Tax Practice Daily Checklists

Starting today, I’m going to start sharing the core checklists that constitute my tax practice systems. I’ll be sharing these checklists in order to help you organize your tax practice and make it operate more efficiently. Keep in mind that these systems are constantly changing, based on new lessons learned, input from staff members and clients, and ideas gleaned from books, courses, and seminars from the worlds of sales, marketing, management, and more. As these checklists and systems change, they will be updated on the blog.

I encourage your feedback on these checklists. Be sure to leave a comment on the blog if you have any thoughts to share.

Checklists are organized as layers, like the roots of a tree, starting at one point and branching out and down deeper, and deeper. The Tax Practice Daily Checklist is where I start, and everything branches out from there.

Tax Practice Daily Checklist

  1. Tax Practice Goals Checklist
  2. Tax Practice Daily Marketing Checklist
  3. Tax Resolution Daily Client Checklist
  4. Tax Preparation Daily Client Checklist
  5. Other Client Services Checklists
  6. Tax Practice Business Management Checklist

Checklist Overview

Each of the sub-checklists in the main Tax Practice Daily Checklist serves a core purpose within the overall scope of running a business. The checklist is intentionally oriented towards running a profitable tax firm, and the sub-checklists are presented essentially in order of importance to be tackled each day.

To start, it’s important to take a look at your goals every day. This is to remind you of what you are trying to achieve, why you’re even in business, and to “right your ship” at the start of your work day to give you the proper focus and direction for the day.

Next, the Daily Marketing Checklist guides you through testing your marketing systems to make sure everything that needs to be working is working. These can be simple things like making sure your 800 number and your web site are operational, all the way to making sure that complex automated direct mail fulfillment systems are up and running. The Daily Marketing Checklist comes before client work on purpose: Lead generation and new client consultations are the absolute single most important thing you do Continue reading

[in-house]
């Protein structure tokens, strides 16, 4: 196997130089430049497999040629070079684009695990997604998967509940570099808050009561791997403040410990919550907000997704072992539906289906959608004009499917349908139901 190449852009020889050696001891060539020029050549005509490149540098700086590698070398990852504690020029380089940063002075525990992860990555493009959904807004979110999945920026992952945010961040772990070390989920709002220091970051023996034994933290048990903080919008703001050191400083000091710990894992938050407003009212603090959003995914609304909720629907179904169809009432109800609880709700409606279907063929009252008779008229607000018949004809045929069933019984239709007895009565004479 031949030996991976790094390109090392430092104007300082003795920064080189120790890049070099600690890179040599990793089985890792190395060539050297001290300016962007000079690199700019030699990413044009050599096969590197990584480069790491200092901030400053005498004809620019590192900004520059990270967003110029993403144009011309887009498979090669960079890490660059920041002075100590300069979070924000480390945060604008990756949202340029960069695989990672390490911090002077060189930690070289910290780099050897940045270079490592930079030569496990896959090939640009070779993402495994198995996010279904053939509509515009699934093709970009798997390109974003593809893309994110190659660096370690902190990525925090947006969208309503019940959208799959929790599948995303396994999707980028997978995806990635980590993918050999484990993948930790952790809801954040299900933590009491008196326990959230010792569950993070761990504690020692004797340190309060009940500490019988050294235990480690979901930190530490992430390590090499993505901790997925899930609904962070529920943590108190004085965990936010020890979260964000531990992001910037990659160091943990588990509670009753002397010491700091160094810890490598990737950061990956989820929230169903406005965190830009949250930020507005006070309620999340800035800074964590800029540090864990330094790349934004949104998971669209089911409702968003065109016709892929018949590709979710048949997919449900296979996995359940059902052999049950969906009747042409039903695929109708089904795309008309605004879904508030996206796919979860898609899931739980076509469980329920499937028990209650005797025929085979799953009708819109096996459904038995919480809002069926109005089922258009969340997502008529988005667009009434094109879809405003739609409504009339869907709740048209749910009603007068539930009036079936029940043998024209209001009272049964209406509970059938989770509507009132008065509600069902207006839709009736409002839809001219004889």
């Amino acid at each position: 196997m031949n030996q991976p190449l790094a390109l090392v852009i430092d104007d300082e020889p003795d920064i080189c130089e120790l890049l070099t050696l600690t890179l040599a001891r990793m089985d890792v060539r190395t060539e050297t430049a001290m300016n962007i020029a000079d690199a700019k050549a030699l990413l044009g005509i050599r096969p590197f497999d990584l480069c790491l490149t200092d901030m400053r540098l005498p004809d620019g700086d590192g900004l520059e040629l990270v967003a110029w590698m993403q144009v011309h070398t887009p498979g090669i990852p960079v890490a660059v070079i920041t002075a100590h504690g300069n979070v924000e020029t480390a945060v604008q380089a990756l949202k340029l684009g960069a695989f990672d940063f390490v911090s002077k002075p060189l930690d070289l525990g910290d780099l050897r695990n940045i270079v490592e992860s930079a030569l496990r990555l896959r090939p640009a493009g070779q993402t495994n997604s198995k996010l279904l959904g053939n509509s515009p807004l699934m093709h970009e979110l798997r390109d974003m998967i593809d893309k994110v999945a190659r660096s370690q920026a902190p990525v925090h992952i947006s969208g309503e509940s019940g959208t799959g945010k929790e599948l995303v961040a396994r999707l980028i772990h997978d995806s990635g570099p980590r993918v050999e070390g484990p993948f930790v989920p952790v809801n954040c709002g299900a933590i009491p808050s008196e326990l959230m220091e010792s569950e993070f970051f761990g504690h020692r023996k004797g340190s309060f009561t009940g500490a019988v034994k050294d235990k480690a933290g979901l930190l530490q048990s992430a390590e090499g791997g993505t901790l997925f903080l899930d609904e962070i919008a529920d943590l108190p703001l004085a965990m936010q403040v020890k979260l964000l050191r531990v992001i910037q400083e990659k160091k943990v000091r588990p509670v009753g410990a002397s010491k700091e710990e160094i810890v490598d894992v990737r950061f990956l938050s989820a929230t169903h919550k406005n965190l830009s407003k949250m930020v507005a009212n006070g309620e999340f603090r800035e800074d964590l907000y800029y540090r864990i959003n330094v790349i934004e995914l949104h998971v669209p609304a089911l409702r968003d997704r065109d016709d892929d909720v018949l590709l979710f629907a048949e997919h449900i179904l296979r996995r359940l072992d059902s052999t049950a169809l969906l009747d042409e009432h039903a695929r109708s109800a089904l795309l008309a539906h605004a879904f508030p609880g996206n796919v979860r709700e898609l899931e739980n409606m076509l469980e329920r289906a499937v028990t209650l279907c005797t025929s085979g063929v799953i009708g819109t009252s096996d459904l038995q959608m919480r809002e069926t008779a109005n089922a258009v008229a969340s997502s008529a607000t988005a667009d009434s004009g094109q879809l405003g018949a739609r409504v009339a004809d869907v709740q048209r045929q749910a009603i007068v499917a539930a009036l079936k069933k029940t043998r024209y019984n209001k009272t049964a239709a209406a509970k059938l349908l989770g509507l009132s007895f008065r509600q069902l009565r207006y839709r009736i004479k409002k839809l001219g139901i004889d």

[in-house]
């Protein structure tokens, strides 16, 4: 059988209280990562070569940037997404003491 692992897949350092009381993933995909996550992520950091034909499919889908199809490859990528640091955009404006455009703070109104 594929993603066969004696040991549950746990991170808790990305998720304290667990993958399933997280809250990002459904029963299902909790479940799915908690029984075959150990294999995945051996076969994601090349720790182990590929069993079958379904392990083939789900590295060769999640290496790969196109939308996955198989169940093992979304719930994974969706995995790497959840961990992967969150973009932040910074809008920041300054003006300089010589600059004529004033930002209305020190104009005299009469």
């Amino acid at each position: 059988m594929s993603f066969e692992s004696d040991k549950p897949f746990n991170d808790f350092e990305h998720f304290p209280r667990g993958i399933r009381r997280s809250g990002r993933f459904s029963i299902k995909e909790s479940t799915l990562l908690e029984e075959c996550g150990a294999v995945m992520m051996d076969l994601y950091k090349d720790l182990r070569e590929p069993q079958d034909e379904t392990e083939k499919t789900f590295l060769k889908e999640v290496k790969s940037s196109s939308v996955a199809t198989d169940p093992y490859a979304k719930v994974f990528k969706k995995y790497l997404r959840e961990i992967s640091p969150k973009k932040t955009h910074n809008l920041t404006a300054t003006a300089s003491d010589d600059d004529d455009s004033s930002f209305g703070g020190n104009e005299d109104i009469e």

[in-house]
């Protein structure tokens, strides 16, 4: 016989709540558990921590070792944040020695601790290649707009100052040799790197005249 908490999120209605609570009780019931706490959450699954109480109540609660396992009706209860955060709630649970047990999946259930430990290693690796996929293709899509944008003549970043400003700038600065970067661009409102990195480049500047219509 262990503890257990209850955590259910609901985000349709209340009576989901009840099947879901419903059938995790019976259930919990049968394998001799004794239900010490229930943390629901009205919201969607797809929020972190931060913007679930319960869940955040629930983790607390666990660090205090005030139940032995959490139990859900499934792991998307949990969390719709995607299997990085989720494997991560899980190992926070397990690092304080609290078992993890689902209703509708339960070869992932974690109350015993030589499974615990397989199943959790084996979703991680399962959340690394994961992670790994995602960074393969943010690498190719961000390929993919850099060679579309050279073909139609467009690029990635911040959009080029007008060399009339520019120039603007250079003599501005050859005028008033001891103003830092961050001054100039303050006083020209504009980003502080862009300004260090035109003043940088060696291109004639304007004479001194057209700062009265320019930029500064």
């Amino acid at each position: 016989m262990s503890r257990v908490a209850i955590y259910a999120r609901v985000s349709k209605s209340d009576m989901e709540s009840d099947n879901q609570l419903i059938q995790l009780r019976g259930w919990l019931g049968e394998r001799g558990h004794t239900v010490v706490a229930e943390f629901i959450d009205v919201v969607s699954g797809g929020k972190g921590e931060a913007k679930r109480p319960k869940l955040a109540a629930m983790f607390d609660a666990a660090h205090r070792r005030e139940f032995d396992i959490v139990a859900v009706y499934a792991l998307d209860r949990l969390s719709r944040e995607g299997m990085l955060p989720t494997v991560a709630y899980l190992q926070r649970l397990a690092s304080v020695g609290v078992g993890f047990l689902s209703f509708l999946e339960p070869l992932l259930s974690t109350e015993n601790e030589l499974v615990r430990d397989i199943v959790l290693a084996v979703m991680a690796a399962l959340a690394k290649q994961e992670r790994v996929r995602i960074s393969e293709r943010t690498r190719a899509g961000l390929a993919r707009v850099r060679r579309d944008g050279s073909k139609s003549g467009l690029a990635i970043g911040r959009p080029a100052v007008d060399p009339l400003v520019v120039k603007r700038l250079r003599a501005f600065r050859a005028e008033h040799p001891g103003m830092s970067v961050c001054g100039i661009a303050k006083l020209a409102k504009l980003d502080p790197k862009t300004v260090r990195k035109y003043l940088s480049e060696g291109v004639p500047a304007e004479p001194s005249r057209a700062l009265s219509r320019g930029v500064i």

JK Harris Closes Doors, Creates Market Opportunity

The largest tax resolution firm in the United States, JK Harris, has closed it’s doors.

They had filed for Chapter 11 protection back in October, but their largest creditor opposed the reorganization plan, and seized assets on Friday.

What does this mean for you? With the single largest national competitor gone, there is suddenly a tremendous vacuum in the tax resolution marketplace. You, as a local tax professional, can step in to fill that void.

JK Harris had thousands of clients across the country, and those clients are suddenly left without any representation. that means now is a great time to step up your marketing and take advantage of the situation.

To take advantage of this opportunity, take a gander at the Tax Practice Marketing Mastery course to learn how to attract these new clients to you.… Continue reading

How To Create Systems For Use In Your Practice

Yesterday I wrote to you about why systems and procedures are so important to have in your business. Today, let’s delve into actually creating a checklist.

To begin with, I think it’s important to start from the big picture and then delve deeper into your business processes. With that said, what are the major, big picture things that a business has to focus on? For a tax practice, this list might look something like this:

1. Client acquisition (marketing & sales)
2. Client retention
3. Client case work

From this, you can develop sets of systems that focus on each of these areas.

Yesterday, I mentioned my friend James Orr and what he’s done in regards to building systems. On his real estate blog, for example, he shares his real estate investor daily marketing checklist. Take a look at this, and notice that this checklist itself branches off into more detailed checklists.

For a real estate investor that is looking to purchase properties at below market value, he has to conduct a number of different marketing campaigns to achieve multiple, parallel objectives in his business. He has to buy houses, sell houses, rent houses, etc. The same is true for your tax practice. Depending on your particular practice areas you may have very different marketing to do to fill various holes in your client activity. For example, your daily marketing checklist might look like this:

1. Marketing to acquire 1040 preparation clients
2. Marketing to acquire 1120/1065 preparation clients
3. Marketing to acquire payroll service clients
4. Marketing to acquire clients for wealth management services
5. Marketing to sell tax resolution services
6. Marketing to sell examination representation services

Then, you need to look at each of these particular items and create procedures for them. If this sounds overly complicated, it’s not. In all reality, you probably already have some sort of process going on in your firm for getting an objective accomplished, it just isn’t documented in writing yet.

In order to begin documenting your existing systems, start with the person that actually performs the task already. Have them write out what they do, how they do it, and any hidden stumbling blocks, “gotchas”, or tricks that only that person knows regarding being successful at the task.

While this might sound pointless, it’s not: It gives you a place to start, which is the most important thing. Once you have something in writing, … Continue reading